Popping The Toxic Bubble: The Secrets Of Successful Business Change
It’s like a bad marriage where both spouses lack the needed perspective to see how their dynamics keep poisoning the well. They’re in a toxic bubble that will eventually doom the relationship if they don’t try to break out of it.
Businesses can find themselves trapped in the same kind of toxic bubble. Leadership often can’t see the forest for the trees — and their staff, who might detect disaster in the wind, are often too afraid to speak up. Bureaucracy becomes more important than purpose. Protocols trump profits. That leads to moments when management makes a bad decision — and when they’re called on it, they too often double down on their mistake to prove themselves right, rather than reverse course. Egos become the archenemy of common sense. A successful business change has no chance of happening.
These kinds of toxic bubbles can be maddingly hard to escape, simply because companies are made up of people, and most people are naturally resistant to change. The result can cripple, if not doom, a business. Here’s how the describes how good companies go bad:“The problem is not an inability to act but an inability to take appropriate action. There can be many reasons for the problem — ranging from managerial stubbornness to sheer incompetence — but one of the most common is a condition that I call active inertia…Active inertia is an organization’s tendency to follow established patterns of behavior — even in response to dramatic environmental shifts. Stuck in the modes of thinking and working that brought success in the past, market leaders simply accelerate all their tried-and-true activities. In trying to dig themselves out of a hole, they just deepen it.”
All of this represents symptoms of a far bigger disease. And once this disease infects a company, it becomes extremely difficult to cure. It reinforces the walls of the bubble until they have the strength of steel.
Here’s a prime example of what happens when a company’s culture becomes fear based.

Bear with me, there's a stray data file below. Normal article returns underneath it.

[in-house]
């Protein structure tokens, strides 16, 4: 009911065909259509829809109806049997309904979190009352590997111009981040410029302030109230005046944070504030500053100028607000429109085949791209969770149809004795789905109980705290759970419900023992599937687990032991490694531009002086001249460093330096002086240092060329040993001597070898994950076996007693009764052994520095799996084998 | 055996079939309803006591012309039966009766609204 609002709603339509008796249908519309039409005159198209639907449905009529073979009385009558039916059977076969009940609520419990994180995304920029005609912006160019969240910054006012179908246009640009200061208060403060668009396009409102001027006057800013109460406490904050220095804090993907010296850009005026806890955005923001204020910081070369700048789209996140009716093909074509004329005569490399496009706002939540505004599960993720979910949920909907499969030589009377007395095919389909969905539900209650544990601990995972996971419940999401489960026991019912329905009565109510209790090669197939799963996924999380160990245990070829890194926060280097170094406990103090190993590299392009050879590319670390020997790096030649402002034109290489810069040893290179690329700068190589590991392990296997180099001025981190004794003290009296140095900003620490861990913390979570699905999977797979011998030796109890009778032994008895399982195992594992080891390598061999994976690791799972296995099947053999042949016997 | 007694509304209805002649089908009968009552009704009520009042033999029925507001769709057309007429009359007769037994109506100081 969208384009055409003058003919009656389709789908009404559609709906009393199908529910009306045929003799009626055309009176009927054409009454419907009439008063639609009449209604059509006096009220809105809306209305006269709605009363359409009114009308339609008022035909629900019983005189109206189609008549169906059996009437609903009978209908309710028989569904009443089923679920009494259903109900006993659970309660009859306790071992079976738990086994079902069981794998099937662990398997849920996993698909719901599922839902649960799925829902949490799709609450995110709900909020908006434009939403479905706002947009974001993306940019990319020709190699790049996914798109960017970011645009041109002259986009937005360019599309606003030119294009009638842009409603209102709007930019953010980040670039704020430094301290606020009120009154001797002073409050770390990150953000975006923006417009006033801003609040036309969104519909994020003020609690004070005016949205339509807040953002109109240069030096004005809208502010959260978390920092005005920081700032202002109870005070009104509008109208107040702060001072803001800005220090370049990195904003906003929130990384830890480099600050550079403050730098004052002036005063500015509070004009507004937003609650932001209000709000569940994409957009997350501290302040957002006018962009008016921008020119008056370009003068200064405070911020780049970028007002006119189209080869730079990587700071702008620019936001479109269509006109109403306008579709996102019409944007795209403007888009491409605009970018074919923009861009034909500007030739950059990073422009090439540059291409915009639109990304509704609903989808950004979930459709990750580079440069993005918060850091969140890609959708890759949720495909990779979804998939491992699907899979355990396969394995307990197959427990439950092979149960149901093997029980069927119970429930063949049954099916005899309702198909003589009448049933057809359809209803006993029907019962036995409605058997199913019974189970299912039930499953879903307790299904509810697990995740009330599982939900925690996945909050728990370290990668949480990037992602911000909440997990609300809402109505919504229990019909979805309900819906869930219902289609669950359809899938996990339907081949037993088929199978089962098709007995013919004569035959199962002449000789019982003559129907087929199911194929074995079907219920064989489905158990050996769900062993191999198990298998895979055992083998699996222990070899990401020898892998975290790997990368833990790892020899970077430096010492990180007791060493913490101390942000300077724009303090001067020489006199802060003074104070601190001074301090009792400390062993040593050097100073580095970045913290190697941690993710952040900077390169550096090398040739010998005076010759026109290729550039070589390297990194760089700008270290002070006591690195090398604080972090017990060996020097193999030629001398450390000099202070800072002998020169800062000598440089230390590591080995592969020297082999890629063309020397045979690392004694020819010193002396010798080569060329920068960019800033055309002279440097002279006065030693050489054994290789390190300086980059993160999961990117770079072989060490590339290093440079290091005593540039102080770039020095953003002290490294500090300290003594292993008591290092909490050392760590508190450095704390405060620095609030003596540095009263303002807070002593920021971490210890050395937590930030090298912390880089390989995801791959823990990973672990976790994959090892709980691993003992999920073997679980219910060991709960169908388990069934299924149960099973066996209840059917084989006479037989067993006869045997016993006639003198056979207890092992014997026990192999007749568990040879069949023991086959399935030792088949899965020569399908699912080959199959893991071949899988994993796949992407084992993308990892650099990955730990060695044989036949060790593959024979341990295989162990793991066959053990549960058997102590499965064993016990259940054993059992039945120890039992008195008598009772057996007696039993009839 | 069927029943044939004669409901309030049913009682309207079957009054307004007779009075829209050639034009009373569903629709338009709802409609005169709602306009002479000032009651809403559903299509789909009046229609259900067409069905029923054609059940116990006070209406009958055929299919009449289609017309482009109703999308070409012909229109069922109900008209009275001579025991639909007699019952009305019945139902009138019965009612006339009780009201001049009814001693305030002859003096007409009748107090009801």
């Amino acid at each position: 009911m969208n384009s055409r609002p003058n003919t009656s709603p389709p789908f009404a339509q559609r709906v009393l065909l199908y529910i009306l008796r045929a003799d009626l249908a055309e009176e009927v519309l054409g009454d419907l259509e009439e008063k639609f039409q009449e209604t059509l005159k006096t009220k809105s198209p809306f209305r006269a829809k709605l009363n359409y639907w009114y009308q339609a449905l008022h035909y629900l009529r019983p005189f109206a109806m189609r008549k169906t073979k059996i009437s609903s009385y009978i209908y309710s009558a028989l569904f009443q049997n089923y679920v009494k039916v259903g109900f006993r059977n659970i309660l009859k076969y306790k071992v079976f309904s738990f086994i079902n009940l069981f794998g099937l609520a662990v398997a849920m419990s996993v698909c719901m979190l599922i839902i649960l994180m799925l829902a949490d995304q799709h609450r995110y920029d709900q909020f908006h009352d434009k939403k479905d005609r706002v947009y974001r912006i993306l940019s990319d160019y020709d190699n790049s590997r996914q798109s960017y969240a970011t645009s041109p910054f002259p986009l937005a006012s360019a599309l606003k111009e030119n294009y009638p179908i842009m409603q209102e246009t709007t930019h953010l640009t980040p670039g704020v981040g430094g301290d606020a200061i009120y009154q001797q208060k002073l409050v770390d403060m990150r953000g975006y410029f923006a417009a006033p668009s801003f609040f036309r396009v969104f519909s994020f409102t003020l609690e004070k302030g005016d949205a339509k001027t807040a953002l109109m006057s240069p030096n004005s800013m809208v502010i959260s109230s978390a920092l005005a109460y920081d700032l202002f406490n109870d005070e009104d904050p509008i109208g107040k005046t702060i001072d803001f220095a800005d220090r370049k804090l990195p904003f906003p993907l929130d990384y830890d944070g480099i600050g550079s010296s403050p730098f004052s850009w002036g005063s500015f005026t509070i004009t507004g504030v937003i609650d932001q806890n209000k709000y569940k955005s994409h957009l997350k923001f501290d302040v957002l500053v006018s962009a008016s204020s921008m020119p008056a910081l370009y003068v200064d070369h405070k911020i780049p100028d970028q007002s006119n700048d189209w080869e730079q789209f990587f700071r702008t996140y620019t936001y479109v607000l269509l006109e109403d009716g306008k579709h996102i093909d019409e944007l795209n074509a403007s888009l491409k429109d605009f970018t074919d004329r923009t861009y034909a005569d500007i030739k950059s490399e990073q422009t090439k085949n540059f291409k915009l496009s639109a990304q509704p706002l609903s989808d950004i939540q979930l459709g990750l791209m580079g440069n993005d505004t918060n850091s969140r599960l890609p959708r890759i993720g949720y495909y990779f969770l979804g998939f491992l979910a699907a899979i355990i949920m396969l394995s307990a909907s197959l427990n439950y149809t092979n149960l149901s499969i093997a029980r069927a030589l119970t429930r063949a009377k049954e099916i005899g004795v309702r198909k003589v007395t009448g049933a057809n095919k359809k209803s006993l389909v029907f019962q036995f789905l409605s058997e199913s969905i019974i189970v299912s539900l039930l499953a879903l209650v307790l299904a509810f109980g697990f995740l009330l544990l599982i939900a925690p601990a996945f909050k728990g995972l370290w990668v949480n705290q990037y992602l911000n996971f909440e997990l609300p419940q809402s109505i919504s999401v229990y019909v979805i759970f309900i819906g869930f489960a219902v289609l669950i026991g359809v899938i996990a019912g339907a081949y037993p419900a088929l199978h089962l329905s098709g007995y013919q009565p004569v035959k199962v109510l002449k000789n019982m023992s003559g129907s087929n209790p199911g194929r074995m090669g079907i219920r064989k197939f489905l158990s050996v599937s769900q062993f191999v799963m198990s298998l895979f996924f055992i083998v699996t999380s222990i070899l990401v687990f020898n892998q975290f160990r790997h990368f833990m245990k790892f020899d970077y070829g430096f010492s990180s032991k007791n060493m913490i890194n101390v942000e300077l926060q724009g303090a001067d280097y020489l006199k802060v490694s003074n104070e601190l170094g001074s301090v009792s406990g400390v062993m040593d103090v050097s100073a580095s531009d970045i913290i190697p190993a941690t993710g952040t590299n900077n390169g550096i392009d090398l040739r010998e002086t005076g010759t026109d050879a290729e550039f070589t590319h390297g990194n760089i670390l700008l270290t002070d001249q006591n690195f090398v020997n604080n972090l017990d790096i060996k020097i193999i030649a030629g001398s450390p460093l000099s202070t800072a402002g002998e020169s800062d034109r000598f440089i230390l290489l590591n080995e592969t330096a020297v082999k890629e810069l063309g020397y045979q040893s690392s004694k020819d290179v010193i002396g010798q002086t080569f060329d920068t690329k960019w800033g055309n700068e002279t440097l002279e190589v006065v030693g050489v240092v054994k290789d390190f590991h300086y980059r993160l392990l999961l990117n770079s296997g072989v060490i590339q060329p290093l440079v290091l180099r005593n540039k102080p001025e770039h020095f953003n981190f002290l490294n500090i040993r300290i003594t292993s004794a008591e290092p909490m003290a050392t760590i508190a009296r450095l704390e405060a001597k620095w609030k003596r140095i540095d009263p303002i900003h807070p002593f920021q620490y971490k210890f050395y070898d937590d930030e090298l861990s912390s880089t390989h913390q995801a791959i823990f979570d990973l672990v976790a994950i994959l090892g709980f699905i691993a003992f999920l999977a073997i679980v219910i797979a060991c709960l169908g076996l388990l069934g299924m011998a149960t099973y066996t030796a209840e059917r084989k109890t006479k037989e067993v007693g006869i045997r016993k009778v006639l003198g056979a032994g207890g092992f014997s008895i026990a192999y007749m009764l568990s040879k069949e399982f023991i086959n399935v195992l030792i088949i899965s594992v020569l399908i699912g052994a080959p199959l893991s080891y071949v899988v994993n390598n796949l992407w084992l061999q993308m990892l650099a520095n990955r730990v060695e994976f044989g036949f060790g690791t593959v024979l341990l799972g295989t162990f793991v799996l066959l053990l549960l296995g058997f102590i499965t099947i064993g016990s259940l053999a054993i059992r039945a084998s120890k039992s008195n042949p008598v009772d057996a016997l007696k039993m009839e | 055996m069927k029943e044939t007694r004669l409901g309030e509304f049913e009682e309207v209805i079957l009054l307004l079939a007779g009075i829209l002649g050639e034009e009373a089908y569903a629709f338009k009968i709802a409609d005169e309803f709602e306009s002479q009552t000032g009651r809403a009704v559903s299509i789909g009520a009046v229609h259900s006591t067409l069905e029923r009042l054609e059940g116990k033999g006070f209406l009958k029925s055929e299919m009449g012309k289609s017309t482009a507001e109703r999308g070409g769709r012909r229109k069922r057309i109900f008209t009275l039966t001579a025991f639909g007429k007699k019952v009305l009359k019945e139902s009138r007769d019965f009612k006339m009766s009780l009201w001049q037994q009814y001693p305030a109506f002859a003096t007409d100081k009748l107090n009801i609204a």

In 1998, Nokia was the top cell phone manufacturer in the world. Then, nine years later, along came the iPhone — and if there was ever a game-changer in a business sector, the iPhone was it. Nokia, with good reason, immediately hit the panic button, but failed to take substantial action to secure its future. Soon their sales fell off a cliff. The company lost 90 percent of its market in the next six years and ended up being acquired by Microsoft in 2013.
Tim O. Vuori, assistant professor in strategic management at Aalto University, and Qui Huy, professor of strategy at INSEAD Singapore, conducted a qualitative study of what happened inside the company to make it fall so hard so fast.
“Nokia’s ultimate fall can be put down to internal politics. In short, Nokia people weakened Nokia people and thus made the company increasingly vulnerable to competitive forces. When fear permeated all levels, the lower rungs of the organization turned inward to protect resources, themselves, and their units…”
I developed my RAPID process to pop these kinds of toxic bubbles and provide organizations with a fact-based outcome-driven methodology that can be easily replicated when a company gets stuck in the mud, spinning its wheels. Only when the emotion is drained from the process can this kind of problem-solving create successful business change.
As Franklin D. Roosevelt once famously said, “We have nothing to fear but fear itself.” He was right. But sometimes it’s hard to get past the fear or our own shortsightedness. That’s why having an objective problem-solving process in place like RAPID is all-important to popping your organizational bubble and finding a true path to business growth.